I am now looking back at some of the games I played 15 years ago, and naturally noticing some obvious defects in my play. What seems common sense to me now – was completely unknown to me back then. I had simply not accumulated enough experience to get a sense of those many types of positions. Looking back on my endgame play, it's completely obvious that I was unaware of the subject of weak dark squares, space advantage, how to utilize a pawn majority, the importance of doubled pawns in the ending, etc. In other words I did not know what I did not know! I can only notice those defects in my understanding of chess now looking back through my games with the extra 15 years of experience. This reminds me of the quote by Rumsfield about unknown unknowns. To make things worse, 15 years ago, computers were not as readily available, so occasionally I would lose a game without even ever understanding what specific mistakes I had made.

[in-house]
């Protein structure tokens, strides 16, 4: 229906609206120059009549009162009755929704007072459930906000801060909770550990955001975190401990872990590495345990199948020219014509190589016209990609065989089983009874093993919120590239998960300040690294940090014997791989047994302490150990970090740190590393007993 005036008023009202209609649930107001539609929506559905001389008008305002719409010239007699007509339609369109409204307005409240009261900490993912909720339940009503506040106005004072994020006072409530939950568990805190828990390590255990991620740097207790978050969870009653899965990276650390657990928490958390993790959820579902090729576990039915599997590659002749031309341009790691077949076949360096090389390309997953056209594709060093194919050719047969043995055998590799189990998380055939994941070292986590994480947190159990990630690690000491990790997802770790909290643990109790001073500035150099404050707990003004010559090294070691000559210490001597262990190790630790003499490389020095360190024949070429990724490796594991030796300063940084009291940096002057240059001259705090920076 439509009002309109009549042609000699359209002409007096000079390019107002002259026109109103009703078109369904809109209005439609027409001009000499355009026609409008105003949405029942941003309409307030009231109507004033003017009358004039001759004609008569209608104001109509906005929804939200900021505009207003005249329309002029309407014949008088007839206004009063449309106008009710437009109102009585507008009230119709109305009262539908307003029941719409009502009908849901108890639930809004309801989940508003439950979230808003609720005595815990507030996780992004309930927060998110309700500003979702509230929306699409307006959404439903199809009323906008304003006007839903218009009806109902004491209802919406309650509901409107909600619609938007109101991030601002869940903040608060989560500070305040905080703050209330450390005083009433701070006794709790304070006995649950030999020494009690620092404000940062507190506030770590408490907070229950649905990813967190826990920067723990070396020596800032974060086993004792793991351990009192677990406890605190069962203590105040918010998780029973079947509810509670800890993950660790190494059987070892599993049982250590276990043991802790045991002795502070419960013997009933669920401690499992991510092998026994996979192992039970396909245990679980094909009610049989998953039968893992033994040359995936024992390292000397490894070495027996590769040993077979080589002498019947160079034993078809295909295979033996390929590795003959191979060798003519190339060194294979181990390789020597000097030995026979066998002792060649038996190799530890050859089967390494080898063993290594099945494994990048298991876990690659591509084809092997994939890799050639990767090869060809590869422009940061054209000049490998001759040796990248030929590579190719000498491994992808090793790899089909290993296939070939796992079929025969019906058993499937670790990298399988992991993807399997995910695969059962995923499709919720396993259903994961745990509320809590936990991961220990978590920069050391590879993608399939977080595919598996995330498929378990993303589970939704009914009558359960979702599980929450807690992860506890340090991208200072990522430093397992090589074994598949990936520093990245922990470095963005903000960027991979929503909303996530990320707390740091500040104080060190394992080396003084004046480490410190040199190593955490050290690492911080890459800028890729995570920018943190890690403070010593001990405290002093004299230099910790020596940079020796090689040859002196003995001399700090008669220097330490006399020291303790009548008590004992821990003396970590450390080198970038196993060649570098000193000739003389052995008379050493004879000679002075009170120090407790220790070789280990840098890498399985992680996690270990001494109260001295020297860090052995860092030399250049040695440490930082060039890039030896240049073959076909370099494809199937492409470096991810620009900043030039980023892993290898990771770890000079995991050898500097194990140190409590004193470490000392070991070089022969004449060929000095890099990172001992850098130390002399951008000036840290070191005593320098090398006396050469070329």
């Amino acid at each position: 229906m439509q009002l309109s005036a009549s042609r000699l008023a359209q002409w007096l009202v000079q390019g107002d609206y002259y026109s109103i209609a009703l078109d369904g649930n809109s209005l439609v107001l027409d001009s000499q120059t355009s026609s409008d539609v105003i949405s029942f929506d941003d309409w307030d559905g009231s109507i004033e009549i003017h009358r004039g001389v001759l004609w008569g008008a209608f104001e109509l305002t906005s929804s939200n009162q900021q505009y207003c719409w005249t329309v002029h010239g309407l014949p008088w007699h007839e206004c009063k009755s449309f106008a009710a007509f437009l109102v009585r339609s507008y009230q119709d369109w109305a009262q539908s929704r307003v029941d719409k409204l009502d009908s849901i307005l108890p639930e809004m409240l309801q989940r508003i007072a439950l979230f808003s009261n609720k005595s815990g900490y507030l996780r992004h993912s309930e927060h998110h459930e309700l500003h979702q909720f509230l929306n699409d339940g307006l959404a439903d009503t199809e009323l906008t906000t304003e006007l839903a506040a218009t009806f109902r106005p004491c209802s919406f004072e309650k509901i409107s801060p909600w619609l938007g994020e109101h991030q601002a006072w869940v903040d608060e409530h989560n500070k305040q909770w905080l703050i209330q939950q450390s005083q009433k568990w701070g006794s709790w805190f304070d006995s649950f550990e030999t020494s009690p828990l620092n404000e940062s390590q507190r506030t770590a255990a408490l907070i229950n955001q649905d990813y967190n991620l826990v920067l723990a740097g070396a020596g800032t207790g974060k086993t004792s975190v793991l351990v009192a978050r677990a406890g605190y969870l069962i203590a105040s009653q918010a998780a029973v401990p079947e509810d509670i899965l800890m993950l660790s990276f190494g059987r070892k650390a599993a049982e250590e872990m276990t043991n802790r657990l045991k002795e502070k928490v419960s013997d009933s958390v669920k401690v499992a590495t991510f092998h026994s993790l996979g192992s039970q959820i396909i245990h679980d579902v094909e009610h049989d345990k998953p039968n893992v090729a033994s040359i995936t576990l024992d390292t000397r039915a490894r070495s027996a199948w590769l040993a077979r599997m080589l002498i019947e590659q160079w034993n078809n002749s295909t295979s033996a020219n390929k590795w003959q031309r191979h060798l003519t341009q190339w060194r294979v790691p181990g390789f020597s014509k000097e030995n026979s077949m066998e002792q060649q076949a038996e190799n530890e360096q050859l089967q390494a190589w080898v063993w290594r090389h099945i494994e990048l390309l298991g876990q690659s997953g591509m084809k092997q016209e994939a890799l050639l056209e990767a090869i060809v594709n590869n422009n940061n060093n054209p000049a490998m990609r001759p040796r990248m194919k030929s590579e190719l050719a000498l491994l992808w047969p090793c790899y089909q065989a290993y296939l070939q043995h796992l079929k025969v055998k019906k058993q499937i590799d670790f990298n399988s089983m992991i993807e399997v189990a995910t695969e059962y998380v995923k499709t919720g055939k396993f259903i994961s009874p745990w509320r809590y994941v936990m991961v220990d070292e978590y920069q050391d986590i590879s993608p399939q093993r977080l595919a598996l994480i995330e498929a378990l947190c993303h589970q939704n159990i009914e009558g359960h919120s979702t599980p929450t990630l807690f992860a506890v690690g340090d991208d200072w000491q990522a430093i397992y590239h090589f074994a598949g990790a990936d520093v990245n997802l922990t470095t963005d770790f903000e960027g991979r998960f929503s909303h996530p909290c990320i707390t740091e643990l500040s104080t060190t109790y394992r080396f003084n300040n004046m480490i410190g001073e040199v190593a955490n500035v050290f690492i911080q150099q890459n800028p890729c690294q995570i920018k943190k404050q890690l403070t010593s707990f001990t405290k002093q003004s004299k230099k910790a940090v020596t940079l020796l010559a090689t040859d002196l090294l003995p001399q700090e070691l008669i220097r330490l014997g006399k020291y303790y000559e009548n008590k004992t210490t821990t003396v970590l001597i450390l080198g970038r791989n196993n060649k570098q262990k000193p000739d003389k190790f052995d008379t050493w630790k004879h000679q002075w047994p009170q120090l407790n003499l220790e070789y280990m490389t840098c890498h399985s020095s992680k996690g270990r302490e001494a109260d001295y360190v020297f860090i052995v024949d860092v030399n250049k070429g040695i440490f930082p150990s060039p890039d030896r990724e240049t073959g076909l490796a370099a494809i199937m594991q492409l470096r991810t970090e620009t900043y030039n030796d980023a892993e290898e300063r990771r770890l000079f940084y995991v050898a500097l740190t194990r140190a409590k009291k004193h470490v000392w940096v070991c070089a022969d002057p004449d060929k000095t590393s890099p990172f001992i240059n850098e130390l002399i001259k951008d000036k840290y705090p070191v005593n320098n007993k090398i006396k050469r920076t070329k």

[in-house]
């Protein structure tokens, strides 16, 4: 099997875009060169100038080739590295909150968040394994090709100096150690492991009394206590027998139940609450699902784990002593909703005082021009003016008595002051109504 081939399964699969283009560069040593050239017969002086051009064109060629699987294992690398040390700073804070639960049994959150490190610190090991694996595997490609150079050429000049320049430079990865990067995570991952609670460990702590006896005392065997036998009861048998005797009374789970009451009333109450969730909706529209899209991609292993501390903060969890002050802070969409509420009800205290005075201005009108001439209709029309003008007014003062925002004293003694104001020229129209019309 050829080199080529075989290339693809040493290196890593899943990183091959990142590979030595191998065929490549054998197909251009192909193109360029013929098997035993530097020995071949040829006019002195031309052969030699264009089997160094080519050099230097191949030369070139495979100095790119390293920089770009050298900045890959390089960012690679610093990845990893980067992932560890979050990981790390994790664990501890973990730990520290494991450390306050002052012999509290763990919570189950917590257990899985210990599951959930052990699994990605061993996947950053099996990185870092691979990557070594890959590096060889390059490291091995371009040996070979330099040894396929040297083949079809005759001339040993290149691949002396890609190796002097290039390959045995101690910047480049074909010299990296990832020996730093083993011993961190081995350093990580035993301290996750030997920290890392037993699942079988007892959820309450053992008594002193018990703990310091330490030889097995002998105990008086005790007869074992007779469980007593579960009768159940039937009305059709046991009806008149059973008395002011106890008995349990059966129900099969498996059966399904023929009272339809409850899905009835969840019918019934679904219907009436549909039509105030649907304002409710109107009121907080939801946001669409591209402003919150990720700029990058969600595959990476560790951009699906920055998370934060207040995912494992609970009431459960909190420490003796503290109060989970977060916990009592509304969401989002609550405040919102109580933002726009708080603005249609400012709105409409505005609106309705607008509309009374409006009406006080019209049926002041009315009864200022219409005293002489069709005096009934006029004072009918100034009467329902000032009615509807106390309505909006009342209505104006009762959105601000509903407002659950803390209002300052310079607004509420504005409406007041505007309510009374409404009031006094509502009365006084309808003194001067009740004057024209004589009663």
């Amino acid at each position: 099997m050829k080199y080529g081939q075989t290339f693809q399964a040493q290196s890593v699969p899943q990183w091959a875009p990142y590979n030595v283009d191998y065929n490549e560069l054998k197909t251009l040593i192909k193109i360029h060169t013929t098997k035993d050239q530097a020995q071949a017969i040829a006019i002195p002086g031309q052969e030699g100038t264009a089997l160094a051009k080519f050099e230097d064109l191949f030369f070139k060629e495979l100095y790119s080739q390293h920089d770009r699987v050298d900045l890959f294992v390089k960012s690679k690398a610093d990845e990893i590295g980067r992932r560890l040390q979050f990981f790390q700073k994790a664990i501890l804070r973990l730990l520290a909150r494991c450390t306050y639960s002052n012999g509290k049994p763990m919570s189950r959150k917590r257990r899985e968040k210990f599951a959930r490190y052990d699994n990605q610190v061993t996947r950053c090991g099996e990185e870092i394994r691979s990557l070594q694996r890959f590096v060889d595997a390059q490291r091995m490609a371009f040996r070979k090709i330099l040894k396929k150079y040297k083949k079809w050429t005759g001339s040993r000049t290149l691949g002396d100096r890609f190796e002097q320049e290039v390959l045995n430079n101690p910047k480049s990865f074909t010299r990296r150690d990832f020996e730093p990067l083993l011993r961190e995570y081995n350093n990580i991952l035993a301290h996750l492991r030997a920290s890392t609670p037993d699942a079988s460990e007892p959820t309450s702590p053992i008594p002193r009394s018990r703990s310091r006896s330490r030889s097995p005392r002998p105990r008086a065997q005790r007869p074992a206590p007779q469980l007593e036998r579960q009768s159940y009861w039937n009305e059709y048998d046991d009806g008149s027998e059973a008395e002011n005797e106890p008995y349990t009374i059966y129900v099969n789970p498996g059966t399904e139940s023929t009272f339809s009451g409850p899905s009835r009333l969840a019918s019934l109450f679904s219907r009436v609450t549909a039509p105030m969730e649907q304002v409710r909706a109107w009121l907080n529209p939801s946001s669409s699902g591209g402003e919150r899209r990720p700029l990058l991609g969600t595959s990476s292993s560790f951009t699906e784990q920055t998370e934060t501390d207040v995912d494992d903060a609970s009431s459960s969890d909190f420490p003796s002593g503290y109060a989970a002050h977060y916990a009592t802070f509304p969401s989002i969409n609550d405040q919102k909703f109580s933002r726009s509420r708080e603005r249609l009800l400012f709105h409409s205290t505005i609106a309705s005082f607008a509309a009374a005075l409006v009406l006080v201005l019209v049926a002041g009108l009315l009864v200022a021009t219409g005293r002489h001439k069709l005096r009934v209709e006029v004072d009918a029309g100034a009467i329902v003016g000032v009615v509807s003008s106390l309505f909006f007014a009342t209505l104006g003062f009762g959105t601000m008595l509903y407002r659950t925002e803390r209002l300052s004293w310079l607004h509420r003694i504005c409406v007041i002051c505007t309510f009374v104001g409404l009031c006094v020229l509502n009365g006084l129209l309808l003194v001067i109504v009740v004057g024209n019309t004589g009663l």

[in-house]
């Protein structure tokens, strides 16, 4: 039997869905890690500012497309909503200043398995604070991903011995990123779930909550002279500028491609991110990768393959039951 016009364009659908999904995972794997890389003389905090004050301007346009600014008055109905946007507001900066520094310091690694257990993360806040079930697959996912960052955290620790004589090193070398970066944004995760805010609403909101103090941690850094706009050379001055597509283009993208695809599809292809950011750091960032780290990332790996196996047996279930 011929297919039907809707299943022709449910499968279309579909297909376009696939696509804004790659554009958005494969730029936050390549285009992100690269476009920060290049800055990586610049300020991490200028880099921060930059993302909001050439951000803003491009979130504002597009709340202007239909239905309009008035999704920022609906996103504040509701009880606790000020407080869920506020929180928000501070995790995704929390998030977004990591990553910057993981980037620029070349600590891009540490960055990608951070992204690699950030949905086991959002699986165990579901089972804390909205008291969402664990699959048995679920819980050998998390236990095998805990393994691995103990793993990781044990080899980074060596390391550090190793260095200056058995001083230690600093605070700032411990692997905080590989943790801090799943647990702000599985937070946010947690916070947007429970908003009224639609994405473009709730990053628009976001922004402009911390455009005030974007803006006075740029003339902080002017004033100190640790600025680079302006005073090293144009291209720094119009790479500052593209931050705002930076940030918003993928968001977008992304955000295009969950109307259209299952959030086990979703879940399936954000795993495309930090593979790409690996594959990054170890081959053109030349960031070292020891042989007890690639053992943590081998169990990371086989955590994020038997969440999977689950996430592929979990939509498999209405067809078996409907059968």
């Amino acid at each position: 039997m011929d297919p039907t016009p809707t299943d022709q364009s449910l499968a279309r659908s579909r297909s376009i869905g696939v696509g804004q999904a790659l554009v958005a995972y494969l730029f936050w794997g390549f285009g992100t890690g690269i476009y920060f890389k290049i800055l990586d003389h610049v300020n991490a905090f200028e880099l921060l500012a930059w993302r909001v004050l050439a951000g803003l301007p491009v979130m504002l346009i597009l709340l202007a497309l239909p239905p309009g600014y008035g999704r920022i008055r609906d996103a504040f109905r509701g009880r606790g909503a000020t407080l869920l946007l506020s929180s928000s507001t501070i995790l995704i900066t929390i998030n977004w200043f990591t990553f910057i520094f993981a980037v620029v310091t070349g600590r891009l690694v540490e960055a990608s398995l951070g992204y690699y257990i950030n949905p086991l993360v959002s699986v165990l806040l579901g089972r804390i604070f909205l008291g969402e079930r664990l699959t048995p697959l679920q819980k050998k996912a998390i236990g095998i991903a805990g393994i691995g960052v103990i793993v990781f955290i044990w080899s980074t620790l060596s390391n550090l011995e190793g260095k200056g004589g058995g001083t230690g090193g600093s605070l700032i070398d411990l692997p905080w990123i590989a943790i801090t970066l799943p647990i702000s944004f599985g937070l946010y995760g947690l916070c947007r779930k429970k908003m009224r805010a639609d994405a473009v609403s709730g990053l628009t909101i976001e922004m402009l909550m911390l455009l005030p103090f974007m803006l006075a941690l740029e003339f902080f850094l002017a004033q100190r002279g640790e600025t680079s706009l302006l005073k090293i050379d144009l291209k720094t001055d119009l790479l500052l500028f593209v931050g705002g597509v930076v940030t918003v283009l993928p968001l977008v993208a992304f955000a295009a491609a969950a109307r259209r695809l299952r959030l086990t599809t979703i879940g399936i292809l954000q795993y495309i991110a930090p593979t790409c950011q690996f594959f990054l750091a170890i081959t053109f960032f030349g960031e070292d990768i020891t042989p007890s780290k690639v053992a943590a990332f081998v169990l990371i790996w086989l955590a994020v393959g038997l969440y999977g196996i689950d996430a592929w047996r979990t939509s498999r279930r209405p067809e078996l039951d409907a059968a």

It took me many years to accumulate that knowledge, so that those mistakes would become glaringly obvious. And this is exactly what a coach can do - use his decades of experience to point out weaknesses in the chess players understanding of the game. One can study the games of grandmasters and the try to of grasp their understanding of the game, but nothing can replace an experienced player looking at your games and immediately point out things you don't understand. That can literally save you years and decades of experience and help to avoid painful losses. Such a coach must be ruthless and as undiplomatic as it is possible. It may hurt your feelings now, can but that is the most useful thing a chess coach can do for you.